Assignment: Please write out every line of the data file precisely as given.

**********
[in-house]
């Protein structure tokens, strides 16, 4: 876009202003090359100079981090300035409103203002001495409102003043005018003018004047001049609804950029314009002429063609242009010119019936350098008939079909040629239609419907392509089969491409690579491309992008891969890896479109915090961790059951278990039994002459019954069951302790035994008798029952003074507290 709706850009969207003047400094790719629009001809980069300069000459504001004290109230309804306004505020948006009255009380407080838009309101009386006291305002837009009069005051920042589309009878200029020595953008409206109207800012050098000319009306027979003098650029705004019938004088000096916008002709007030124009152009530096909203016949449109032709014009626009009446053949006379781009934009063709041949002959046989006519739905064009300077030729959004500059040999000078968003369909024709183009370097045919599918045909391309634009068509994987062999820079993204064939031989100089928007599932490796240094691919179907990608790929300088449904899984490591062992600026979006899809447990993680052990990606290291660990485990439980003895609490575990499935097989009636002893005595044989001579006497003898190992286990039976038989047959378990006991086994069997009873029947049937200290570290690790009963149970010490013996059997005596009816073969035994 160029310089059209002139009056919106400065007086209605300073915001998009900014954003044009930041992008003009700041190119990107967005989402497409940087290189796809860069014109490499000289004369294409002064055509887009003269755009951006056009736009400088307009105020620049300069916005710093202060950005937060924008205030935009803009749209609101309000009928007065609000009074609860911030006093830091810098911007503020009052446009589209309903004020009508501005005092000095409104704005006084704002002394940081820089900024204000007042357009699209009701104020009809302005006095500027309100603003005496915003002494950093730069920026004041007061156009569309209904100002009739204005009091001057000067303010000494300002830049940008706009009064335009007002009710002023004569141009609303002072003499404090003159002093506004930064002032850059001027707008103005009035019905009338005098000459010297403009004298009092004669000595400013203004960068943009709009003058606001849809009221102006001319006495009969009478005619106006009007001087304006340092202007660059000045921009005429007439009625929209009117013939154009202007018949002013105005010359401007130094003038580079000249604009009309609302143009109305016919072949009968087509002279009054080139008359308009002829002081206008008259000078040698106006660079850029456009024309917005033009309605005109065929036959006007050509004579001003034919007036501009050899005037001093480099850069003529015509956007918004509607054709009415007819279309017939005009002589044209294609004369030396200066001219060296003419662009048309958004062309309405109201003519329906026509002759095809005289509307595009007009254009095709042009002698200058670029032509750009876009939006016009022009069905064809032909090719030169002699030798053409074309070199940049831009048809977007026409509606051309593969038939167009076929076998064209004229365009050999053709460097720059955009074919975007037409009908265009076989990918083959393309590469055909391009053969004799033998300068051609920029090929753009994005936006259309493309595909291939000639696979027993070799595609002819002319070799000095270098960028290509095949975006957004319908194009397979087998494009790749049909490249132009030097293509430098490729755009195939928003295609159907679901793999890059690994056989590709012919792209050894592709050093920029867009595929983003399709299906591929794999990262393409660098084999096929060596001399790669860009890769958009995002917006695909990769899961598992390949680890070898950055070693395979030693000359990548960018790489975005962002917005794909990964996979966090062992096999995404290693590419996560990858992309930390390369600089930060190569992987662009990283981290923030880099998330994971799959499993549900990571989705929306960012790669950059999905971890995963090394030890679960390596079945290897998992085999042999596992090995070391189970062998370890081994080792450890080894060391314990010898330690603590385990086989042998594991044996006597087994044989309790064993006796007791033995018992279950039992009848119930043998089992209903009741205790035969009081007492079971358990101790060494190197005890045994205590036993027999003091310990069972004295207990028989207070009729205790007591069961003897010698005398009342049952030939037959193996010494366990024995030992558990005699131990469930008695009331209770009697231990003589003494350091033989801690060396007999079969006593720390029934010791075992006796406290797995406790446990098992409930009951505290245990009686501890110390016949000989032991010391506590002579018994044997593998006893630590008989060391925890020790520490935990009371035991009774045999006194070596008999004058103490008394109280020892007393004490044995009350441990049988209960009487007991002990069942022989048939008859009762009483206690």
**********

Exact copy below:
[in-house]
């Protein structure tokens, strides 16, 4: 876009202003090359100079981090300035409103203002001495409102003043005018003018004047001049609804950029314009002429063609242009010119019936350098008939079909040629239609419907392509089969491409690579491309992008891969890896479109915090961790059951278990039994002459019954069951302790035994008798029952003074507290 709706850009969207003047400094790719629009001809980069300069000459504001004290109230309804306004505020948006009255009380407080838009309101009386006291305002837009009069005051920042589309009878200029020595953008409206109207800012050098000319009306027979003098650029705004019938004088000096916008002709007030124009152009530096909203016949449109032709014009626009009446053949006379781009934009063709041949002959046989006519739905064009300077030729959004500059040999000078968003369909024709183009370097045919599918045909391309634009068509994987062999820079993204064939031989100089928007599932490796240094691919179907990608790929300088449904899984490591062992600026979006899809447990993680052990990606290291660990485990439980003895609490575990499935097989009636002893005595044989001579006497003898190992286990039976038989047959378990006991086994069997009873029947049937200290570290690790009963149970010490013996059997005596009816073969035994 160029310089059209002139009056919106400065007086209605300073915001998009900014954003044009930041992008003009700041190119990107967005989402497409940087290189796809860069014109490499000289004369294409002064055509887009003269755009951006056009736009400088307009105020620049300069916005710093202060950005937060924008205030935009803009749209609101309000009928007065609000009074609860911030006093830091810098911007503020009052446009589209309903004020009508501005005092000095409104704005006084704002002394940081820089900024204000007042357009699209009701104020009809302005006095500027309100603003005496915003002494950093730069920026004041007061156009569309209904100002009739204005009091001057000067303010000494300002830049940008706009009064335009007002009710002023004569141009609303002072003499404090003159002093506004930064002032850059001027707008103005009035019905009338005098000459010297403009004298009092004669000595400013203004960068943009709009003058606001849809009221102006001319006495009969009478005619106006009007001087304006340092202007660059000045921009005429007439009625929209009117013939154009202007018949002013105005010359401007130094003038580079000249604009009309609302143009109305016919072949009968087509002279009054080139008359308009002829002081206008008259000078040698106006660079850029456009024309917005033009309605005109065929036959006007050509004579001003034919007036501009050899005037001093480099850069003529015509956007918004509607054709009415007819279309017939005009002589044209294609004369030396200066001219060296003419662009048309958004062309309405109201003519329906026509002759095809005289509307595009007009254009095709042009002698200058670029032509750009876009939006016009022009069905064809032909090719030169002699030798053409074309070199940049831009048809977007026409509606051309593969038939167009076929076998064209004229365009050999053709460097720059955009074919975007037409009908265009076989990918083959393309590469055909391009053969004799033998300068051609920029090929753009994005936006259309493309595909291939000639696979027993070799595609002819002319070799000095270098960028290509095949975006957004319908194009397979087998494009790749049909490249132009030097293509430098490729755009195939928003295609159907679901793999890059690994056989590709012919792209050894592709050093920029867009595929983003399709299906591929794999990262393409660098084999096929060596001399790669860009890769958009995002917006695909990769899961598992390949680890070898950055070693395979030693000359990548960018790489975005962002917005794909990964996979966090062992096999995404290693590419996560990858992309930390390369600089930060190569992987662009990283981290923030880099998330994971799959499993549900990571989705929306960012790669950059999905971890995963090394030890679960390596079945290897998992085999042999596992090995070391189970062998370890081994080792450890080894060391314990010898330690603590385990086989042998594991044996006597087994044989309790064993006796007791033995018992279950039992009848119930043998089992209903009741205790035969009081007492079971358990101790060494190197005890045994205590036993027999003091310990069972004295207990028989207070009729205790007591069961003897010698005398009342049952030939037959193996010494366990024995030992558990005699131990469930008695009331209770009697231990003589003494350091033989801690060396007999079969006593720390029934010791075992006796406290797995406790446990098992409930009951505290245990009686501890110390016949000989032991010391506590002579018994044997593998006893630590008989060391925890020790520490935990009371035991009774045999006194070596008999004058103490008394109280020892007393004490044995009350441990049988209960009487007991002990069942022989048939008859009762009483206690």